Traveling in China’s interior is tough for families
There are countless motivations for traveling, and countless travel methods, but these often seem to fall away once you start a family. When kids arrive on the scene, many people largely abandon the whole “throw yourself into the deep end and see if you can swim” approach. The risks simply feel too heavy – it’s much easier to just hit a beach in Thailand or stick to Hong Kong Disney.
My family has certainly done our share of safe and comfortable travel, but sometimes we like to reach for something more. It’s not just for mom and dad’s sake – we’ve discovered that our kids can also tap into something deep within themselves when forced to stretch their comfort zones. However, on a recent trip to Sichuan’s Wild West, we realized that it’s possible to reach too far, and that there’s a limit to the elasticity of every comfort zone.
We’d done rough travel in China before: while not always easy, past trips to remote Guizhou and Yunnan were memorable and rewarding. This trip – to Sichuan’s Tibetan region and the Wolong panda reserve – was a different story. Like on our previous adventure trips, the first four days were tough, but fun, and the sights were spectacular. But all of this was ultimately overshadowed by a terrible, endless bus ride on a half-built, high-altitude road that left me fearing for my family members’ lives.
Before the journey from hell, we spent days riding our tour bus through grand vistas, past monasteries, roaring rivers and soaring mountains standing up to 24,790 feet (!) high. We visited ancient watchtowers and Tibetan villages. We were welcomed into homes and fed impossibly rich yak-butter tea and raw barley cookies. I was concerned because we rarely had time to linger in any of these places and because some of the roads we traveled on were just rock-strewn dirt tracks. But everyone was having fun; when I apologized for the long drives and rough conditions, my apology was soundly rejected.
On our final day in the frontier, we left Dongba, a primitive town in a gorgeous valley, to head towards Wolong, home of China’s largest panda preserve and research center, a 200-kilometer drive away. On the way, we paused in a lovely little town for lunch and our guides said we had three more hours to go, including a 10 kilometer stretch on a “bumpy road.”
It was slow going. We stopped for the tractor blocking the road. We stopped to free the car that drove into a ditch while backing away from us. We stopped so Mr. Wang could examine the bus axles, and so our guides could get out to move rocks or fill in gaping potholes. When we encountered a cement barrier closing off a newly paved section of road, forcing us to fall two feet onto a rubble-strewn lane, with a precipitous drop on our immediate right, I started to feel a tightness in my chest; it lasted five hours.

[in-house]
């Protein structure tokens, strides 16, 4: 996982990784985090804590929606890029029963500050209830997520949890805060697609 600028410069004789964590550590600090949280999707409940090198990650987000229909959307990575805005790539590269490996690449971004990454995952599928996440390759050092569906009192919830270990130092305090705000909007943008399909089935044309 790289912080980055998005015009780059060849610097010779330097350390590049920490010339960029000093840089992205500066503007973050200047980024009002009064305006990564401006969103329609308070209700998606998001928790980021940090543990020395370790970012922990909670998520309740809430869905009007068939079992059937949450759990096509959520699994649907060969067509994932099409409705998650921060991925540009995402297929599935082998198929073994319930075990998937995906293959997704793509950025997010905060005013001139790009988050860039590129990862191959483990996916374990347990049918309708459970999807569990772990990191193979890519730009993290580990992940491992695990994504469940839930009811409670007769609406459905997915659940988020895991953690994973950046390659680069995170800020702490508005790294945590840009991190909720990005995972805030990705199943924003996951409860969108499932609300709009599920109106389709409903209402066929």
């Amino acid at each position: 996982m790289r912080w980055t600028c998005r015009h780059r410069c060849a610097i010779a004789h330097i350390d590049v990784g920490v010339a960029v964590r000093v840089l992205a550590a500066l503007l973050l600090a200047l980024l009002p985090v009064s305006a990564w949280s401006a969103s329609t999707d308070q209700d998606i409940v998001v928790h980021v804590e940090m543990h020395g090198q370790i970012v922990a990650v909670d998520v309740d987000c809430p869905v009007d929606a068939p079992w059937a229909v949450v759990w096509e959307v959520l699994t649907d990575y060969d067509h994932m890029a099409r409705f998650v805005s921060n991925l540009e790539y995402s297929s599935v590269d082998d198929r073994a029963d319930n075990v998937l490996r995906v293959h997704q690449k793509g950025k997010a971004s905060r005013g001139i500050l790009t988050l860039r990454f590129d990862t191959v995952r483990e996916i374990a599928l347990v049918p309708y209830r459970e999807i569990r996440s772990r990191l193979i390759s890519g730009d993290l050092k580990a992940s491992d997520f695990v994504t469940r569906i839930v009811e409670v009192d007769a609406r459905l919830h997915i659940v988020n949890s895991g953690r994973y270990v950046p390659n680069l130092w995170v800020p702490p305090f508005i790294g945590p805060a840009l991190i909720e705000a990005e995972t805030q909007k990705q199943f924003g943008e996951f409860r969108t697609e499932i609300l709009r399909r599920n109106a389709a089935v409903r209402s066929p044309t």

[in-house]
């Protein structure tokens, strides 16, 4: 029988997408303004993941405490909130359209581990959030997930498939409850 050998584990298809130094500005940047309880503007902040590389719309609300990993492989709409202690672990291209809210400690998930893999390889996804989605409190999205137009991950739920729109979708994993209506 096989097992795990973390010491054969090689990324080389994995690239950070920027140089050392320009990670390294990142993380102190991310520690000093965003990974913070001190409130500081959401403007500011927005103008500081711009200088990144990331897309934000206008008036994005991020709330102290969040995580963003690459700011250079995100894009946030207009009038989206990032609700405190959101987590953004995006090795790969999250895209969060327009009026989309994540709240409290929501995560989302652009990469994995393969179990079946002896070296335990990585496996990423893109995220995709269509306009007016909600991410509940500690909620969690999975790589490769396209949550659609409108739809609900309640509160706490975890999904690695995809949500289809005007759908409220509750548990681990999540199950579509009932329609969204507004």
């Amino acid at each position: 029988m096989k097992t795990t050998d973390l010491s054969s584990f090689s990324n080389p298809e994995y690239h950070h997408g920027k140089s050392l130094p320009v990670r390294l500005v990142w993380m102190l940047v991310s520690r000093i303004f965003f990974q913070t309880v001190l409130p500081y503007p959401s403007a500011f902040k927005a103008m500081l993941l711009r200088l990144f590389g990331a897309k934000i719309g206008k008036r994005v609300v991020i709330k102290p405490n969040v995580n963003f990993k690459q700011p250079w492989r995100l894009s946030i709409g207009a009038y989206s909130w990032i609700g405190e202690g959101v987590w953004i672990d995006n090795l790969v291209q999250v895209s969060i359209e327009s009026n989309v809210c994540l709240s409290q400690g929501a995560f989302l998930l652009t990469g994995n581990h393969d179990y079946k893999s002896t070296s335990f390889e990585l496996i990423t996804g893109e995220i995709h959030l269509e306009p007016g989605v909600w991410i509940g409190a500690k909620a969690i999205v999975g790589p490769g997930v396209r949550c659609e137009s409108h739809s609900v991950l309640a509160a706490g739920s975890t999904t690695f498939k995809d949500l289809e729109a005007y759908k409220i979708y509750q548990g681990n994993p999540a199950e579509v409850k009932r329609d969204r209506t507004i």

As dusk approached, we finally reached the snowy 14,000-foot summit of the pass, in the shadow of the four majestic peaks of Four Girls Mountain. Downhill, to the right, corkscrew switchbacks cut through a barren, rocky landscape that stretched to the horizon. We would have to descend for several hours before even reaching the tree line.
It was soon pitch black and the only illumination was provided by the lanterns in the workers’ tents, which we passed every few-hundred yards. Luckily, the kids remained remarkably well-behaved thanks in large part to my mother-in-law, who told wonderful, lengthy versions of classic fairy tales, lulling all of the kids to sleep despite the extreme conditions.
At about 9pm, we encountered a sign that read “Welcome to Wolong, Home of the Pandas,” but all that was visible was a pile of rubble. We banged along for another hour-and-a-half, and finally arrived at our hotel at 10:30 – the “three-hour drive” had taken nine-and-a-half.
Our guides tried to cheer us up with news that the hotel promised to keep the hot water running until midnight and that a nearby restaurant would stay open to serve us dinner. Straggling off the bus, carrying sleeping children, we were solemn, almost silent.
I volunteered to stay with the kids as long as someone would send me a beer. I took a long, hot shower, washing away the day’s grime, and settled in for a liquid dinner. It was then that I discovered this truth: The sounds of your children sleeping deeply and the taste of a warm Tsingtao are both pretty darn good when you’re happy to be alive. Alan Paul